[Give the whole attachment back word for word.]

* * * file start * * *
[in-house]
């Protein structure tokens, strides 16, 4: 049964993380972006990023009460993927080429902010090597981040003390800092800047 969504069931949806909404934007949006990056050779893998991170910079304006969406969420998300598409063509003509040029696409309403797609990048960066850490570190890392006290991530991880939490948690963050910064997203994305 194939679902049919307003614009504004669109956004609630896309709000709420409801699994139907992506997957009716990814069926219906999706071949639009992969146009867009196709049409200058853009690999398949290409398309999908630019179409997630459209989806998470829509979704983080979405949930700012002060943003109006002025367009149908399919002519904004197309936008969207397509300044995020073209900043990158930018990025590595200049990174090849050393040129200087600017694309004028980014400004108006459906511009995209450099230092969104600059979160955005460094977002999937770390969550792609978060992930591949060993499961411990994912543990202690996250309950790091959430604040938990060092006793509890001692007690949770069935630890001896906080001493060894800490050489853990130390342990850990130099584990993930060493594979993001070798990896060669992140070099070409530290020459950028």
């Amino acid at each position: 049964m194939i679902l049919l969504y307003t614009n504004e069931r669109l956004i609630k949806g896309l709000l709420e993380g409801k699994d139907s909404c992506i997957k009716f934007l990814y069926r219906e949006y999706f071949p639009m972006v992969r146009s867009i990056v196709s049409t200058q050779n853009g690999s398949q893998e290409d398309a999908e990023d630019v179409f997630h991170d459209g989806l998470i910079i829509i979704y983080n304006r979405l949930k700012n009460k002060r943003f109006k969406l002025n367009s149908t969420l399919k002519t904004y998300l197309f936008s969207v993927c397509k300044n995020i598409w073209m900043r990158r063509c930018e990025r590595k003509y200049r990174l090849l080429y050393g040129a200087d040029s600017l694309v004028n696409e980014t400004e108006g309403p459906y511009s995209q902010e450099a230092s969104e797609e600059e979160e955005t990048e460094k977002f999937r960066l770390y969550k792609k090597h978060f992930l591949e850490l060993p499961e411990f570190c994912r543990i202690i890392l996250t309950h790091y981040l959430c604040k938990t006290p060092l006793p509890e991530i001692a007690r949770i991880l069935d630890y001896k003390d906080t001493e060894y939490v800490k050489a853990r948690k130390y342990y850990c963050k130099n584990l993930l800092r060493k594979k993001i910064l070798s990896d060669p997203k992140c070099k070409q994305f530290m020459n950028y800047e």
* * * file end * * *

[in-house]
């Protein structure tokens, strides 16, 4: 049964993380972006990023009460993927080429902010090597981040003390800092800047 969504069931949806909404934007949006990056050779893998991170910079304006969406969420998300598409063509003509040029696409309403797609990048960066850490570190890392006290991530991880939490948690963050910064997203994305 194939679902049919307003614009504004669109956004609630896309709000709420409801699994139907992506997957009716990814069926219906999706071949639009992969146009867009196709049409200058853009690999398949290409398309999908630019179409997630459209989806998470829509979704983080979405949930700012002060943003109006002025367009149908399919002519904004197309936008969207397509300044995020073209900043990158930018990025590595200049990174090849050393040129200087600017694309004028980014400004108006459906511009995209450099230092969104600059979160955005460094977002999937770390969550792609978060992930591949060993499961411990994912543990202690996250309950790091959430604040938990060092006793509890001692007690949770069935630890001896906080001493060894800490050489853990130390342990850990130099584990993930060493594979993001070798990896060669992140070099070409530290020459950028």
């Amino acid at each position: 049964m194939i679902l049919l969504y307003t614009n504004e069931r669109l956004i609630k949806g896309l709000l709420e993380g409801k699994d139907s909404c992506i997957k009716f934007l990814y069926r219906e949006y999706f071949p639009m972006v992969r146009s867009i990056v196709s049409t200058q050779n853009g690999s398949q893998e290409d398309a999908e990023d630019v179409f997630h991170d459209g989806l998470i910079i829509i979704y983080n304006r979405l949930k700012n009460k002060r943003f109006k969406l002025n367009s149908t969420l399919k002519t904004y998300l197309f936008s969207v993927c397509k300044n995020i598409w073209m900043r990158r063509c930018e990025r590595k003509y200049r990174l090849l080429y050393g040129a200087d040029s600017l694309v004028n696409e980014t400004e108006g309403p459906y511009s995209q902010e450099a230092s969104e797609e600059e979160e955005t990048e460094k977002f999937r960066l770390y969550k792609k090597h978060f992930l591949e850490l060993p499961e411990f570190c994912r543990i202690i890392l996250t309950h790091y981040l959430c604040k938990t006290p060092l006793p509890e991530i001692a007690r949770i991880l069935d630890y001896k003390d906080t001493e060894y939490v800490k050489a853990r948690k130390y342990y850990c963050k130099n584990l993930l800092r060493k594979k993001i910064l070798s990896d060669p997203k992140c070099k070409q994305f530290m020459n950028y800047e």